- In a ceremony capped off by an industrial robot removing the first shovel of dirt from the site, Toyota and Mazda executives, along with Alabama Gov. Kay Ivey and other state and local officials, broke ground recently on the automakers’ $1.6 billion joint production plant in Huntsville, Alabama. Toyota will assemble a new Corolla model there, and Mazda is expected to manufacture a new crossover vehicle.
- Once construction is complete, the Toyota-Mazda facility will be the fourth auto assembly plant in Alabama and will add a projected 300,000 vehicles to the 1 million cars produced in the state each year. In addition to the temporary construction jobs, the new facility, which should be complete in 2021, will also provide approximately 4,000 permanent positions. The new plant is only a few miles from a Toyota engine plant that has seen $1 billion worth of expansions.
- In addition to the plant, Toyota and Mazda have also donated $750,000 to local STEM (science, technology, engineering and mathematics) programs, including $500,000 to the Huntsville Madison Chamber Foundation for a new online platform that will promote careers in manufacturing and $250,000 to be split among local schools for STEM and career technical programs.
In June, Michigan-based Ghafari Associates, which has local offices in Birmingham, Alabama, announced it had won the contract to provide architectural and engineering services for the plant.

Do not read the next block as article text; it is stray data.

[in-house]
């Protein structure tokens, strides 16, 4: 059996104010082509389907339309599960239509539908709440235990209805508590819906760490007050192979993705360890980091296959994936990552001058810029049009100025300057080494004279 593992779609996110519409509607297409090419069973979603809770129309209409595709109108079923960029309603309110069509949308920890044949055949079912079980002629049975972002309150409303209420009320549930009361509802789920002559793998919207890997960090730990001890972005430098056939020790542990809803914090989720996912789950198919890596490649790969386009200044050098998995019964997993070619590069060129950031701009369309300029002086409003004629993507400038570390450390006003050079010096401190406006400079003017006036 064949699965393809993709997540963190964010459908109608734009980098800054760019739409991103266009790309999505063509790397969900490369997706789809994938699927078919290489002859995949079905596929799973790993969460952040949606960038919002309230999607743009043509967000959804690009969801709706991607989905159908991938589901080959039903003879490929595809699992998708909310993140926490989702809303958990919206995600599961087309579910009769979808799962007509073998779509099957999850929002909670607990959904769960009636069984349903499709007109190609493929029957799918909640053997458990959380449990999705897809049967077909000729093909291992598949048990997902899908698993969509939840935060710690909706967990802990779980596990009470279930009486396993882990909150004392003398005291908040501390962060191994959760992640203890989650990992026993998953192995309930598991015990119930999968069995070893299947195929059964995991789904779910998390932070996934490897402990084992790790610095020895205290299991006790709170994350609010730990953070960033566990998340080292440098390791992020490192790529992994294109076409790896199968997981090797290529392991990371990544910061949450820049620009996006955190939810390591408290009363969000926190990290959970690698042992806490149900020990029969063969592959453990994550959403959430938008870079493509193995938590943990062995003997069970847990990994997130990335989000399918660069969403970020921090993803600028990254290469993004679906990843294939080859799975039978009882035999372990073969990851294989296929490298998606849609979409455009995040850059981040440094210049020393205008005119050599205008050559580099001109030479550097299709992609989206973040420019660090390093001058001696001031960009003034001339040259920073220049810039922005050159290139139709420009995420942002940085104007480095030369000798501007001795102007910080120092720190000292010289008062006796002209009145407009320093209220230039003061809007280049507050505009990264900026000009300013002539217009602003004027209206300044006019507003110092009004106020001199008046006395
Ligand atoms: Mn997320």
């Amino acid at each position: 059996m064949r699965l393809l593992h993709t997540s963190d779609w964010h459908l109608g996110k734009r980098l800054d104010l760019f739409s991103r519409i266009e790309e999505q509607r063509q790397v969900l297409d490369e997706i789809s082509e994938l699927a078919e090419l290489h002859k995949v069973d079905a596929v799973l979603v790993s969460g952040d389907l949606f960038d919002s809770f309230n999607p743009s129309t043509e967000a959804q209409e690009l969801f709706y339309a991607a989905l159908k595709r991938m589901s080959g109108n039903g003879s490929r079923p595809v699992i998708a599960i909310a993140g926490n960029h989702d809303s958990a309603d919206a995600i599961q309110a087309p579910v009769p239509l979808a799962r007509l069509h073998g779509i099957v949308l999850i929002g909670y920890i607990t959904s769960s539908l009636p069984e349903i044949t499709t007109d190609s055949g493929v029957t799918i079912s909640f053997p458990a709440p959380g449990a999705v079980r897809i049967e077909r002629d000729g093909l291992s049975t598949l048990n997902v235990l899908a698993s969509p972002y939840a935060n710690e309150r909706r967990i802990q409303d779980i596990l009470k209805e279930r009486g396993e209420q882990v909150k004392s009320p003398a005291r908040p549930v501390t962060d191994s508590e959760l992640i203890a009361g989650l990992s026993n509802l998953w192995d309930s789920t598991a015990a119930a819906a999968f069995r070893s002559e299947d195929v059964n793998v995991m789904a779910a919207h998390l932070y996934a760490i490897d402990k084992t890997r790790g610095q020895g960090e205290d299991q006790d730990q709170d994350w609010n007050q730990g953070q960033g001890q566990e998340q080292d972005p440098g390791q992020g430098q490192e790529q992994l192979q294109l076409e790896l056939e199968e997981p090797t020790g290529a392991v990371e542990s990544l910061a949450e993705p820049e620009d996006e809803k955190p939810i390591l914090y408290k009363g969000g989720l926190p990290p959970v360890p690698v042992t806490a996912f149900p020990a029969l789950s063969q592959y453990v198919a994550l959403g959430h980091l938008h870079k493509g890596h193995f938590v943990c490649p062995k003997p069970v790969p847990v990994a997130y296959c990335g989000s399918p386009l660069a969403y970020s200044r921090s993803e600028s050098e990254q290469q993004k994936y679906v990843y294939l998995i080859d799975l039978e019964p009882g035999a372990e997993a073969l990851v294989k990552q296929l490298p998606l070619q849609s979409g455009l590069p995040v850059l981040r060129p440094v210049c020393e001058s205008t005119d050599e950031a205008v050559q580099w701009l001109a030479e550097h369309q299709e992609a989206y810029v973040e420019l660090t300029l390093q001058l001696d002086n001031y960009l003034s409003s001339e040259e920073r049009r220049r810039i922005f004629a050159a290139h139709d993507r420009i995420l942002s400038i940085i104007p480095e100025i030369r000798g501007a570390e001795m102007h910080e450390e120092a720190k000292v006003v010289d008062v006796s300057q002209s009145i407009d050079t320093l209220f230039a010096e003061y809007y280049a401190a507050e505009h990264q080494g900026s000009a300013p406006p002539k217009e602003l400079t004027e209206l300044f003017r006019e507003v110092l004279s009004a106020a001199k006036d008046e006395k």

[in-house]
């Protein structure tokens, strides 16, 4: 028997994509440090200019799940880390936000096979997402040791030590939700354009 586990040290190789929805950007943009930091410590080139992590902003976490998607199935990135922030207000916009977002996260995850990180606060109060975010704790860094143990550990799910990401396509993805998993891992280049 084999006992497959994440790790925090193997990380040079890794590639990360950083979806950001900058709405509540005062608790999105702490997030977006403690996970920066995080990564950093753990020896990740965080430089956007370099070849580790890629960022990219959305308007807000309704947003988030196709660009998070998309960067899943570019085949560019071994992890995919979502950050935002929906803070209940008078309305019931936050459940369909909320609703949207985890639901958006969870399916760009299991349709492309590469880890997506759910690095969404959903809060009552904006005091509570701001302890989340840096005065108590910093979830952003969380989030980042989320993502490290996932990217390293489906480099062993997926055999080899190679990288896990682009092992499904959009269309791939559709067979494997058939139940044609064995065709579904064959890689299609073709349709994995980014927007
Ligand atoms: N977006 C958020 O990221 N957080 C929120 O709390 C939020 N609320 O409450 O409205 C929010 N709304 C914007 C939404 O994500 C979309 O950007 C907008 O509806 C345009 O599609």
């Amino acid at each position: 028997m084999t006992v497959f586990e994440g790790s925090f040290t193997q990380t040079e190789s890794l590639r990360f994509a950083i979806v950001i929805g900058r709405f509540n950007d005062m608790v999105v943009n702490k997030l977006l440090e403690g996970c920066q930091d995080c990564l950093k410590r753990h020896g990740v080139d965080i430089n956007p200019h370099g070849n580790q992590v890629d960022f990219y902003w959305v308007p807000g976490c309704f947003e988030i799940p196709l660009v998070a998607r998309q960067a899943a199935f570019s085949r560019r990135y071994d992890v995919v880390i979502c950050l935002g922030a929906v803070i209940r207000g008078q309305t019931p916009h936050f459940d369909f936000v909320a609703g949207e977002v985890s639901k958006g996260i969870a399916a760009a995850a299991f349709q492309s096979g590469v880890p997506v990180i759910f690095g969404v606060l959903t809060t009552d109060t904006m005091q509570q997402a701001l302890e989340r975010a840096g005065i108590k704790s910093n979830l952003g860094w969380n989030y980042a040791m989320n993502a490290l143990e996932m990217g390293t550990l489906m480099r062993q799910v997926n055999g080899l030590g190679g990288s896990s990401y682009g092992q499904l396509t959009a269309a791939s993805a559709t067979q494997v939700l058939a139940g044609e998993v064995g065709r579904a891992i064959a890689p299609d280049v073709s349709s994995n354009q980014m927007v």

Alabama has also been very generous to Toyota and Mazda. According to a Bloomberg report, the automakers will receive $700 million of incentives to build the plant in Huntsville, $380 million from that state and $320 million from local agencies. The money will flow to Toyota and Mazda through a new state law that allows the abatement of ad valorem taxes typically assessed when farmland is converted to higher-value uses, a break on local property taxes, state investment and job tax credits, as well as assistance with infrastructure around the plant.
Typically, states are eager to draw in new manufacturing operations because they boost local economies during the construction and operation phases and create lots of jobs. Thanks to several large projects, new construction starts in the manufacturing category jumped 189% from September to October, according to Dodge Data & Analytics. Projects Dodge is tracking include a $2.4 billion propylene oxide and tertiary butyl alcohol plant in Channelview, Texas; a $1.6 billion natural gas processing plant in Douglas, Wyoming; a $400 million wood products plant in Lexington, North Carolina; a $400 million natural gas processing plant in Watford City, North Dakota; and a $320 million biofuel refinery in Lakeview, Oregon.